The Americans with Disabilities Act of 1990 (or ADA) highlighted the need to provide accommodations to those with disabilities. Communication is fundamental to providing equal access. To be more inclusive and avoid biases that skew decision-making in AI and machine learning systems, Microsoft is investing in AI-powered innovations that can create new possibilities regardless of how a person listens, speaks, or writes. We are committed to increase the representation of people with disabilities in datasets and influencing future technology to ensure the global independence and inclusion of people with disabilities in society. Our AI for Accessibility Program invests in projects around the world seeking to address how to build experiences and data sets that are accessible for people of all abilities.
Decreasing the digital divide
Perhaps the most obvious implications of implementing or relying upon new technologies in public health are the risk of unequal access to such technologies, inequalities in the opportunity to benefit from such technologies and inequalities in the burdens generated by such technologies.2
Digital technology can play a critical role in bridging barriers to health equity, including care access and delivery; from creating personalized experiences for patients to staying connected with patients over the care continuum, wherever they are located.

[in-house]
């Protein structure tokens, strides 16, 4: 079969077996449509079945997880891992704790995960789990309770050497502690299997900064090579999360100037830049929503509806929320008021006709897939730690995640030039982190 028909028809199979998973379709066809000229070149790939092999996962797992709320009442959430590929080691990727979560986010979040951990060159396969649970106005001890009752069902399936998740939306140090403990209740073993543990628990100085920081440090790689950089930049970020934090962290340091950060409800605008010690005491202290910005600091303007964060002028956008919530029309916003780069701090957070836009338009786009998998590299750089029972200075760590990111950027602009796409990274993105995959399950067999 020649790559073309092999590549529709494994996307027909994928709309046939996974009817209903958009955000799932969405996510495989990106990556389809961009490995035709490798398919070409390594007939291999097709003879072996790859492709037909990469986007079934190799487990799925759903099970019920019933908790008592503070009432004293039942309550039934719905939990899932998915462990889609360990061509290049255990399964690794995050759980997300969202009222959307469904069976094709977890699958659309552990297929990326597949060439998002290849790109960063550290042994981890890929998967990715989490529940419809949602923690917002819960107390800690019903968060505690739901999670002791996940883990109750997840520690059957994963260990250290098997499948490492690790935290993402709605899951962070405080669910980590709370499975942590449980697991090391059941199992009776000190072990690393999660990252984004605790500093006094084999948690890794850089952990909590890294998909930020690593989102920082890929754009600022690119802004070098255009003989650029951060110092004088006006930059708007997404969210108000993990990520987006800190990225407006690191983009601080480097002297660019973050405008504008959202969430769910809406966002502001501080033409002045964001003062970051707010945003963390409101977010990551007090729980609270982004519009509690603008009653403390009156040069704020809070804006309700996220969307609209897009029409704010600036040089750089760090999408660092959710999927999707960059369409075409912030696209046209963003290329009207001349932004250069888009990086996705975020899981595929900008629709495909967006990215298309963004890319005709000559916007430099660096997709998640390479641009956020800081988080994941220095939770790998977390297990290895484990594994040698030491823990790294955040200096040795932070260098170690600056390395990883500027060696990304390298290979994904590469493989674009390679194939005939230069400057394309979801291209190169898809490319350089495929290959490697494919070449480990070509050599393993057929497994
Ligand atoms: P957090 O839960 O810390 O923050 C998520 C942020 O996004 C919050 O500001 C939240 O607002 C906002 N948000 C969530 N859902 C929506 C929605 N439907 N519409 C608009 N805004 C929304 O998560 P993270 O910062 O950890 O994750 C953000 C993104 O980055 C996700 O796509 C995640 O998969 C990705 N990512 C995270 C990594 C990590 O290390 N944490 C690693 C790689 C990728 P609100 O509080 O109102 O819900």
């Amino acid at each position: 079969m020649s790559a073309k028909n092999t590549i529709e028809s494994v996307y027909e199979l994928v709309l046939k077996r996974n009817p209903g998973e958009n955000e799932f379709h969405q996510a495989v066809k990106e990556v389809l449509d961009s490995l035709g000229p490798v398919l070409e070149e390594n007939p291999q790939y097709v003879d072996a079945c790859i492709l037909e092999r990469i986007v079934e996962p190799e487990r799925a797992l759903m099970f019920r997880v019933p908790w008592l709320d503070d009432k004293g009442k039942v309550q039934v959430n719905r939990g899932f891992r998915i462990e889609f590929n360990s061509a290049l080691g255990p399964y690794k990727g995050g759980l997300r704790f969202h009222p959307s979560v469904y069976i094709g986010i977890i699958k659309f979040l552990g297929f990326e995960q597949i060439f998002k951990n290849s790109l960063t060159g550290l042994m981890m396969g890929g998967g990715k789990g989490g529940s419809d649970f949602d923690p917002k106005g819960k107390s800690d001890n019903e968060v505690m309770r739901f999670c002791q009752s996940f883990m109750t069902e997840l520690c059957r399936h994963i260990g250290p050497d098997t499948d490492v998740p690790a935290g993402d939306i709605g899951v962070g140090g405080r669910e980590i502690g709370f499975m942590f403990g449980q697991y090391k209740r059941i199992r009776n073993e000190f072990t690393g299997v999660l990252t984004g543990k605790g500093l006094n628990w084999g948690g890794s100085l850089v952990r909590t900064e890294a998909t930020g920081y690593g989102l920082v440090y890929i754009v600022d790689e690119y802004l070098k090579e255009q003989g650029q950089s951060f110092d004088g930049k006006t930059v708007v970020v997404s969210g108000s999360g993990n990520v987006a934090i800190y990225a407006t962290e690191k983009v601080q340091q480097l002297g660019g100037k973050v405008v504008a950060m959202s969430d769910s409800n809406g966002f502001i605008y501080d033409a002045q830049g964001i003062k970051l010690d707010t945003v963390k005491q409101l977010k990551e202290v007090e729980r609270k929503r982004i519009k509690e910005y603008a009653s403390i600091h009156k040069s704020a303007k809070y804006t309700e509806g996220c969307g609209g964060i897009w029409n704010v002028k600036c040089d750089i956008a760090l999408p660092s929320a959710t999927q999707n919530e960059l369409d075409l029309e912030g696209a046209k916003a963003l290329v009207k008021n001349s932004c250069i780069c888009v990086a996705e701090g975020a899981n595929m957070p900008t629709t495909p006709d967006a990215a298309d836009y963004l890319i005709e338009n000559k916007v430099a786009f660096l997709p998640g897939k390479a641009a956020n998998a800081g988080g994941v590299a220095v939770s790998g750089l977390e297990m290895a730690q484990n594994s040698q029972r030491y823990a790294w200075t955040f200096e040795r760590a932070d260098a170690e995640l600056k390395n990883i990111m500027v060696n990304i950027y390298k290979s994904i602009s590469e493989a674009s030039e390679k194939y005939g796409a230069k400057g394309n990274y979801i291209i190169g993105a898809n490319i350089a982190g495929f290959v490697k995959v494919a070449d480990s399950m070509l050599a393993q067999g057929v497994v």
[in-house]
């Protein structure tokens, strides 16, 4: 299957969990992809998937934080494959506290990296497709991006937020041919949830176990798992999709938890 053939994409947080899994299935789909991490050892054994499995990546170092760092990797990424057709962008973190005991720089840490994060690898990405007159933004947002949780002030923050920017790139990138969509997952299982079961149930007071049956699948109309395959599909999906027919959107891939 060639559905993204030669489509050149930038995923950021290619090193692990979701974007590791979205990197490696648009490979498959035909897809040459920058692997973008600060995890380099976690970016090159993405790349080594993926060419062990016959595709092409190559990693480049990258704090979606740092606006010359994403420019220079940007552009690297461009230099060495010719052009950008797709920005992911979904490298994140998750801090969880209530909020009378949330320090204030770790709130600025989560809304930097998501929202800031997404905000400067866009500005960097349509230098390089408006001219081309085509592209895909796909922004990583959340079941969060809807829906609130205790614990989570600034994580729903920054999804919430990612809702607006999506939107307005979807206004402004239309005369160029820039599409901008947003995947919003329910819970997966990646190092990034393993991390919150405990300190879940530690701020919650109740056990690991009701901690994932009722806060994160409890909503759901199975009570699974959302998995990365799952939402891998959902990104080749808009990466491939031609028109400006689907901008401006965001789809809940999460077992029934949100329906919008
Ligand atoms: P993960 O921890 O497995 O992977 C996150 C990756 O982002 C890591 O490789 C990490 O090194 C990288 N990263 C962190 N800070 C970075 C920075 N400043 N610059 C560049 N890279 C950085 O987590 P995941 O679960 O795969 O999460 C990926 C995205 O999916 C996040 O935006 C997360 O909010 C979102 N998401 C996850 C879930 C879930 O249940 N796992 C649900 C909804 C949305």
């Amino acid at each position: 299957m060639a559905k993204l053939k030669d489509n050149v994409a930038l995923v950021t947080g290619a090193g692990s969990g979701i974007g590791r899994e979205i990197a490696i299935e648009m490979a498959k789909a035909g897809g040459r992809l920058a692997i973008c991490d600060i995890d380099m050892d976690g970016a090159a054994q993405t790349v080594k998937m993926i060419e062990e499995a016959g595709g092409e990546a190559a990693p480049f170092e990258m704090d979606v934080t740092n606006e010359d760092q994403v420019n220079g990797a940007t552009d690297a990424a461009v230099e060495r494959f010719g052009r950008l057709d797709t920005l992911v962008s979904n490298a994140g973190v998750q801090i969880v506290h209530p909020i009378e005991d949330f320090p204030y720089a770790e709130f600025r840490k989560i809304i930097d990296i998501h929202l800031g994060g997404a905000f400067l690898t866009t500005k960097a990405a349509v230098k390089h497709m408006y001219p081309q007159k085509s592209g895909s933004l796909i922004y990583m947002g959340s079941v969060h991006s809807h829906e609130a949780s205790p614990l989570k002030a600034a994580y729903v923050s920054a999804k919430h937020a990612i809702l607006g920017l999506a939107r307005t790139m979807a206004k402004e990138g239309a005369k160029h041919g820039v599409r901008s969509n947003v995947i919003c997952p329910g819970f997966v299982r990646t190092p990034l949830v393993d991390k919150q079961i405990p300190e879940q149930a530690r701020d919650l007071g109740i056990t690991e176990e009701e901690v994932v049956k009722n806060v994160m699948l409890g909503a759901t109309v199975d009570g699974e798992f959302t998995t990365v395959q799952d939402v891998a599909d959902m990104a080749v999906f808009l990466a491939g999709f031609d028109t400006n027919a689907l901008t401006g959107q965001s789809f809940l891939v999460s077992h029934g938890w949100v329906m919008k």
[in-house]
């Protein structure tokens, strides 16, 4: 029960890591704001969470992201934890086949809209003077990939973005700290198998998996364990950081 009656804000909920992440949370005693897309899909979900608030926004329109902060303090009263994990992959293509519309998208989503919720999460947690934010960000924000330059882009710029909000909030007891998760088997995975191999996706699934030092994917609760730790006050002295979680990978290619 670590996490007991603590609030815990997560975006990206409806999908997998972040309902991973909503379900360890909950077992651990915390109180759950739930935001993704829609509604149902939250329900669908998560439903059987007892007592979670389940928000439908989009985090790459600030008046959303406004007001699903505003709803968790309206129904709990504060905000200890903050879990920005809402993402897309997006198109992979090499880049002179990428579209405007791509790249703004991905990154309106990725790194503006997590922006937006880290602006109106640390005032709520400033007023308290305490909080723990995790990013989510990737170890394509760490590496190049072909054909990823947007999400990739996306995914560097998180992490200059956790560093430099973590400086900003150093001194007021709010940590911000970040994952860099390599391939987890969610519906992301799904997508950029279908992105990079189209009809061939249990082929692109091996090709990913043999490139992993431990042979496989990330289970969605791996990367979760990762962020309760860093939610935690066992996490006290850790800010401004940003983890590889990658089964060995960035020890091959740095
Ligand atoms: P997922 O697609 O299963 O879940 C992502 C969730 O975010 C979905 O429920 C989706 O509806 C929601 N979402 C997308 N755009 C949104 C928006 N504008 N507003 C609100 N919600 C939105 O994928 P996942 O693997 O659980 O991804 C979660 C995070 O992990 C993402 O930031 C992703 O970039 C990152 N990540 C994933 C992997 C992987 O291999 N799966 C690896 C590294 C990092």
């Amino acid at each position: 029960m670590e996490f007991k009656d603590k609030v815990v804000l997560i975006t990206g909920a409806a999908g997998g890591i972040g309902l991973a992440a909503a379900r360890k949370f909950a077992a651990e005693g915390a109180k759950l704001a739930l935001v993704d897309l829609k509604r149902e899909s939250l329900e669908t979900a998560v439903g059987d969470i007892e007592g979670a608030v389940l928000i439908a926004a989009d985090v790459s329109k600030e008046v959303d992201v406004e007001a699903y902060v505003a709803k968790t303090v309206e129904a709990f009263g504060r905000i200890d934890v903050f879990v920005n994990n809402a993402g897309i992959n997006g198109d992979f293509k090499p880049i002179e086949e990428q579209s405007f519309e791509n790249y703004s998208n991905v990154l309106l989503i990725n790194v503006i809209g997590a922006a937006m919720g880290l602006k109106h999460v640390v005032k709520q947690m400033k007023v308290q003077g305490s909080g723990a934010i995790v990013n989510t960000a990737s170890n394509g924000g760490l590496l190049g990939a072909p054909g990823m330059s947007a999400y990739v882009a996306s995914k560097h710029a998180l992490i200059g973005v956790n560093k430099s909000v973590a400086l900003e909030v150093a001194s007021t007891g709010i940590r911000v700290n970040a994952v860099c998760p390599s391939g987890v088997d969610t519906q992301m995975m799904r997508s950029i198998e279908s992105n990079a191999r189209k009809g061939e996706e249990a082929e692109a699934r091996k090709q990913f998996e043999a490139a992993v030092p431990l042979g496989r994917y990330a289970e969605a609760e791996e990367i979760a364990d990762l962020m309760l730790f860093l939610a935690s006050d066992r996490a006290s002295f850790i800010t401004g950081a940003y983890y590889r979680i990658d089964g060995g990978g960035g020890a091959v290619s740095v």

However, we need to ensure that all individuals have access to affordable broadband and understand how to effectively utilize this essential technology. In 2017, we launched the Microsoft Airband Initiative to expand broadband access in rural America. Today, we are expanding Airband to U.S. cities that face some of the largest broadband gaps among racial and ethnic minorities, specifically Black and African American communities. As part of Microsoft’s Racial Equity Initiative, team members at Microsoft are working to modernize access and support underserved communities of color though Historically Black College or University (HBCU) engagements.
Global healthcare has been impacted by the pandemic, and the bar has been raised on what technology is needed to deliver essential services in an equitable way. While innovative technologies have always promised significant transformation for healthcare, it is now an imperative for organizational resiliency and to advance the health of people and communities around the world. Our partners and customers continue to inspire and motivate us to co-create solutions with communities for those who are often the most marginalized and impacted by health inequities.
Join us at the upcoming virtual discussion “Can Healthcare Bounce? Building Equity through Resilience & Responsiveness” on June 29, 2021 to learn more.
- Paving the Road to Health Equity - OMHHE - CDC
- Smith, M. J., Axler, R., Bean, S., Rudzicz, F., & Shaw, J. (2020). Four equity considerations for the use of artificial intelligence in public health. Bulletin of the World Health Organization, 98(4), 290–292. https://doi-org.lopes.idm.oclc.org/10.2471/BLT.19.237503